Varroa Mite

What is Varroa mite?

Varroa mites (Varroa jacobsoni and V. destructor) are the most serious pest of honey bees worldwide. The mites are tiny reddish brown external parasites of honey bees.

How is it characterised?

On their own, individual mites are easily identifiable to the naked eye.  Left untreated varroa mite will kill any bee hive it infects. All feral and untreated bee colonies will eventually die.

How is it spread?

Drone bees are able to move varroa mites from hive to hive and even between apiaries. Mites are agile, move into hives quickly and transfer through contact between bees. There are strict quarantine requirements in place to protect the Australian honey bee industry.

Where is it found?

Varroa infects honey bees in every major beekeeping area of the world, except Australia.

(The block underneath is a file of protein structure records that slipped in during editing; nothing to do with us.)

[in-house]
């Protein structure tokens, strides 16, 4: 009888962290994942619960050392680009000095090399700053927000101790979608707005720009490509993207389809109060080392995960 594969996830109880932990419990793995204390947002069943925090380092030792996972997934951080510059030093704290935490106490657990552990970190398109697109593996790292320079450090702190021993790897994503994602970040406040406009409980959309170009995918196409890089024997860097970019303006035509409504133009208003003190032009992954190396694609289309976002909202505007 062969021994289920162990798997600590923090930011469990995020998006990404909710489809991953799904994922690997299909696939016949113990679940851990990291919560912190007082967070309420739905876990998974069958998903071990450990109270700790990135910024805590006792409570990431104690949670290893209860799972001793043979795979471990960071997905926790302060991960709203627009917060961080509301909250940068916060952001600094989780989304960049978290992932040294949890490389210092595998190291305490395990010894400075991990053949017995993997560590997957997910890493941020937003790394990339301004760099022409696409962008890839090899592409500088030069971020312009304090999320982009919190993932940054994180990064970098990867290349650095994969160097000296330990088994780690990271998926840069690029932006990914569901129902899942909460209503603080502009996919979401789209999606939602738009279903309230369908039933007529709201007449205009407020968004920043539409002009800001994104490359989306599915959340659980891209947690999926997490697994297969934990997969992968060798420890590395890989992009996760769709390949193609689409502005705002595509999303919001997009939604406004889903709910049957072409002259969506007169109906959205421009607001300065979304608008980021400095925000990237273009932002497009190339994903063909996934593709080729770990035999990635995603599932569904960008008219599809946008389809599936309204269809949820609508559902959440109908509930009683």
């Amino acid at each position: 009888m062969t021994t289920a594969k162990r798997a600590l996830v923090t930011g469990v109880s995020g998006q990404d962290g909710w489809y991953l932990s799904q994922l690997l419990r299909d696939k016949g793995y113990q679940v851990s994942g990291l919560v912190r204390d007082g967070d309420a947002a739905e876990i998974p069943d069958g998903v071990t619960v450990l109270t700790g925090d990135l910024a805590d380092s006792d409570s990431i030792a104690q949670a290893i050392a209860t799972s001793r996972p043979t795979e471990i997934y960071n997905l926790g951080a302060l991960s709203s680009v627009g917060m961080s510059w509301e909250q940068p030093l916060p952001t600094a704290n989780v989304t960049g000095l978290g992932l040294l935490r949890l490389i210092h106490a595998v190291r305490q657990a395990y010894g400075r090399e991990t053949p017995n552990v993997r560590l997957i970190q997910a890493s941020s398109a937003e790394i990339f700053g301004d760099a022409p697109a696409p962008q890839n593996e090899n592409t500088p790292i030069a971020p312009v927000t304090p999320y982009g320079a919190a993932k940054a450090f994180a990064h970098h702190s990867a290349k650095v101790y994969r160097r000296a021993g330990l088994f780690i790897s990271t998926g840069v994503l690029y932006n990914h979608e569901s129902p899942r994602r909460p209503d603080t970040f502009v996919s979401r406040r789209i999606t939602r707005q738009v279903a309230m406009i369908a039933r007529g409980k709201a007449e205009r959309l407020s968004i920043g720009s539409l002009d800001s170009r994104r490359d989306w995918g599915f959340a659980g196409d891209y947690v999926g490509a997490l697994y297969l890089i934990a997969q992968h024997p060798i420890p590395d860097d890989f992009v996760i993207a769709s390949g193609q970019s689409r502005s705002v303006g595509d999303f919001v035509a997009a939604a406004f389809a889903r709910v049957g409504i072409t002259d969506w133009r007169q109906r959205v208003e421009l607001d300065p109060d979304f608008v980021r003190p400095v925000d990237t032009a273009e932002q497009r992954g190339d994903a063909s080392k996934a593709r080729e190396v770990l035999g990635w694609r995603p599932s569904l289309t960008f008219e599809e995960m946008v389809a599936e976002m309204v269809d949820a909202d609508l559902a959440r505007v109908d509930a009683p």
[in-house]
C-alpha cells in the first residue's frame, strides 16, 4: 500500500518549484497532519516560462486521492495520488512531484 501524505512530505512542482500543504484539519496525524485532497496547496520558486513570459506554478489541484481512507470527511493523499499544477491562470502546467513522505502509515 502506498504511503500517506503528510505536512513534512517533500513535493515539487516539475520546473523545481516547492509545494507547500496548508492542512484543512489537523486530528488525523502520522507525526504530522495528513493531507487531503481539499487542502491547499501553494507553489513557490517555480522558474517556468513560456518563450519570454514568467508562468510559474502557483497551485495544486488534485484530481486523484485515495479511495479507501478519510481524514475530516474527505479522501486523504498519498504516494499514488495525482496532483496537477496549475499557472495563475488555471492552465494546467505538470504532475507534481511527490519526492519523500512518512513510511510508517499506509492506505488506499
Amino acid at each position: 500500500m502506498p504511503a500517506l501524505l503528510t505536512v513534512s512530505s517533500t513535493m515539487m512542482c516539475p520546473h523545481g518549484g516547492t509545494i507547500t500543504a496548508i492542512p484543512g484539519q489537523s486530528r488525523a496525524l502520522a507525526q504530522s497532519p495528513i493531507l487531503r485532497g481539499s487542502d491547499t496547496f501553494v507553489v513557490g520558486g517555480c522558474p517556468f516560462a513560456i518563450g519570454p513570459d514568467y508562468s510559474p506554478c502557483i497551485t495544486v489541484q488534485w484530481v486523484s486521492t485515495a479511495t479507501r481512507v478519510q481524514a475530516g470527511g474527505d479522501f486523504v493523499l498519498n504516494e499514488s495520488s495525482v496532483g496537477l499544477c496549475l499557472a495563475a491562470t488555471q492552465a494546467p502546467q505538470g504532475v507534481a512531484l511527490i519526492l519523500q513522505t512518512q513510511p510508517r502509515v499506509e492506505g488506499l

What is the potential cost to Australia?

It is estimated that varroa mite could result in losses of $70 million a year should it become established in Australia.

How is it treated?

Beekeepers are encouraged to inspect their hives regularly for signs of varroa mites.

How do I report it?

If you see anything suspicious use the online form at, send an email to or call the Exotic Plant Pest Hotline 1800 084 881.

Are you an unregistered beekeeper?

You can register now here

Do you want to report your hive locations to help protect the NSW honey industry?

You can use this form before you register and let us know where your hives are located. There are no repercussions for not being registered.

Do I have to report my native beehives?

No, people and organisations with native beehives do not need to report them.

Do varroa mites affect native bees?

No, varroa mites affect honey bees, they do not affect native bees.

More information about Varroa mite

For more information, see the varroa mite primefact.

Media release: Varroa mite incursion detected (24 June 2022)

Media release: Statewide Emergency Order issued for Varroa mite in NSW (26 June 2022)